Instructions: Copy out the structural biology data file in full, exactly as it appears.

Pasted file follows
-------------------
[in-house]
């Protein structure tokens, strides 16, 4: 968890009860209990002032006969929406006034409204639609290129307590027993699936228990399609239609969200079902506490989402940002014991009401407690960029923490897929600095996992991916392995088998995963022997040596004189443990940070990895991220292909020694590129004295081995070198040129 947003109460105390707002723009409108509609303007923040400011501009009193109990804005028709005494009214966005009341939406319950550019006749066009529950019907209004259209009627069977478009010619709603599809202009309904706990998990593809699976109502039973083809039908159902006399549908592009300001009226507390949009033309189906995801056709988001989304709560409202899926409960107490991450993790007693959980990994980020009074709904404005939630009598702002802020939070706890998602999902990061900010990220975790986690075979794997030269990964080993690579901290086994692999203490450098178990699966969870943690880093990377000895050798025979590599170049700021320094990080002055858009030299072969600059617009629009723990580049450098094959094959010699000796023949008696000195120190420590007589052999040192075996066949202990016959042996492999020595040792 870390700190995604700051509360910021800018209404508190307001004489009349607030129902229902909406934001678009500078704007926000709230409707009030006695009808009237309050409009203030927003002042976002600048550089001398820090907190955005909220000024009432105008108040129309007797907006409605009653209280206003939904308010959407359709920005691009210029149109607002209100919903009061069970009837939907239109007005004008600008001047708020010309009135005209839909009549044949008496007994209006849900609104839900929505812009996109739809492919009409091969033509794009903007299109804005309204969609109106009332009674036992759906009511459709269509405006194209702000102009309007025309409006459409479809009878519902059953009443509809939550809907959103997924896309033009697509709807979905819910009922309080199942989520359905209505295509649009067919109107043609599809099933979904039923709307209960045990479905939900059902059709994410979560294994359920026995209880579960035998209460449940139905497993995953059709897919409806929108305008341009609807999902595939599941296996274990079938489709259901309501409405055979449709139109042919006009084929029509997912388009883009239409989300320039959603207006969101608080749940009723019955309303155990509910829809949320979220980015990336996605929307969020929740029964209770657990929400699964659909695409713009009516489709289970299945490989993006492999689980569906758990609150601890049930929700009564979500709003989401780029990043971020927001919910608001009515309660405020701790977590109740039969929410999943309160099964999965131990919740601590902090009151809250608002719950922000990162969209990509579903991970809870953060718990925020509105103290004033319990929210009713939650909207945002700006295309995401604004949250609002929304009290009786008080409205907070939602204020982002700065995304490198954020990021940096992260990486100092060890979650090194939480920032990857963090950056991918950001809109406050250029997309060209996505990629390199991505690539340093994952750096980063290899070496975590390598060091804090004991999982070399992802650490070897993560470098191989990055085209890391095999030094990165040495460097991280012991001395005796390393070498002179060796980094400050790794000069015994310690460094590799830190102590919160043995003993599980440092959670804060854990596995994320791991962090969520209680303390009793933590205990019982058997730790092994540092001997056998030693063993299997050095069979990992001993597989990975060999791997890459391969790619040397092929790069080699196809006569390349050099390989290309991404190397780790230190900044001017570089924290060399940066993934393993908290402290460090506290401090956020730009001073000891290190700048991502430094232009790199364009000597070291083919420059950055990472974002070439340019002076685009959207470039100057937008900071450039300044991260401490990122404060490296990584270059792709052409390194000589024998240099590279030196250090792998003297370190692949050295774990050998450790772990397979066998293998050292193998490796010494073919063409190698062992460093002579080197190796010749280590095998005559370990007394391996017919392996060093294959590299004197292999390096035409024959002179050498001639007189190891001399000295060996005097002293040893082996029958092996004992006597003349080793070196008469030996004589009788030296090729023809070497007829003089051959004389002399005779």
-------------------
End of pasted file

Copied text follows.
[in-house]
């Protein structure tokens, strides 16, 4: 968890009860209990002032006969929406006034409204639609290129307590027993699936228990399609239609969200079902506490989402940002014991009401407690960029923490897929600095996992991916392995088998995963022997040596004189443990940070990895991220292909020694590129004295081995070198040129 947003109460105390707002723009409108509609303007923040400011501009009193109990804005028709005494009214966005009341939406319950550019006749066009529950019907209004259209009627069977478009010619709603599809202009309904706990998990593809699976109502039973083809039908159902006399549908592009300001009226507390949009033309189906995801056709988001989304709560409202899926409960107490991450993790007693959980990994980020009074709904404005939630009598702002802020939070706890998602999902990061900010990220975790986690075979794997030269990964080993690579901290086994692999203490450098178990699966969870943690880093990377000895050798025979590599170049700021320094990080002055858009030299072969600059617009629009723990580049450098094959094959010699000796023949008696000195120190420590007589052999040192075996066949202990016959042996492999020595040792 870390700190995604700051509360910021800018209404508190307001004489009349607030129902229902909406934001678009500078704007926000709230409707009030006695009808009237309050409009203030927003002042976002600048550089001398820090907190955005909220000024009432105008108040129309007797907006409605009653209280206003939904308010959407359709920005691009210029149109607002209100919903009061069970009837939907239109007005004008600008001047708020010309009135005209839909009549044949008496007994209006849900609104839900929505812009996109739809492919009409091969033509794009903007299109804005309204969609109106009332009674036992759906009511459709269509405006194209702000102009309007025309409006459409479809009878519902059953009443509809939550809907959103997924896309033009697509709807979905819910009922309080199942989520359905209505295509649009067919109107043609599809099933979904039923709307209960045990479905939900059902059709994410979560294994359920026995209880579960035998209460449940139905497993995953059709897919409806929108305008341009609807999902595939599941296996274990079938489709259901309501409405055979449709139109042919006009084929029509997912388009883009239409989300320039959603207006969101608080749940009723019955309303155990509910829809949320979220980015990336996605929307969020929740029964209770657990929400699964659909695409713009009516489709289970299945490989993006492999689980569906758990609150601890049930929700009564979500709003989401780029990043971020927001919910608001009515309660405020701790977590109740039969929410999943309160099964999965131990919740601590902090009151809250608002719950922000990162969209990509579903991970809870953060718990925020509105103290004033319990929210009713939650909207945002700006295309995401604004949250609002929304009290009786008080409205907070939602204020982002700065995304490198954020990021940096992260990486100092060890979650090194939480920032990857963090950056991918950001809109406050250029997309060209996505990629390199991505690539340093994952750096980063290899070496975590390598060091804090004991999982070399992802650490070897993560470098191989990055085209890391095999030094990165040495460097991280012991001395005796390393070498002179060796980094400050790794000069015994310690460094590799830190102590919160043995003993599980440092959670804060854990596995994320791991962090969520209680303390009793933590205990019982058997730790092994540092001997056998030693063993299997050095069979990992001993597989990975060999791997890459391969790619040397092929790069080699196809006569390349050099390989290309991404190397780790230190900044001017570089924290060399940066993934393993908290402290460090506290401090956020730009001073000891290190700048991502430094232009790199364009000597070291083919420059950055990472974002070439340019002076685009959207470039100057937008900071450039300044991260401490990122404060490296990584270059792709052409390194000589024998240099590279030196250090792998003297370190692949050295774990050998450790772990397979066998293998050292193998490796010494073919063409190698062992460093002579080197190796010749280590095998005559370990007394391996017919392996060093294959590299004197292999390096035409024959002179050498001639007189190891001399000295060996005097002293040893082996029958092996004992006597003349080793070196008469030996004589009788030296090729023809070497007829003089051959004389002399005779």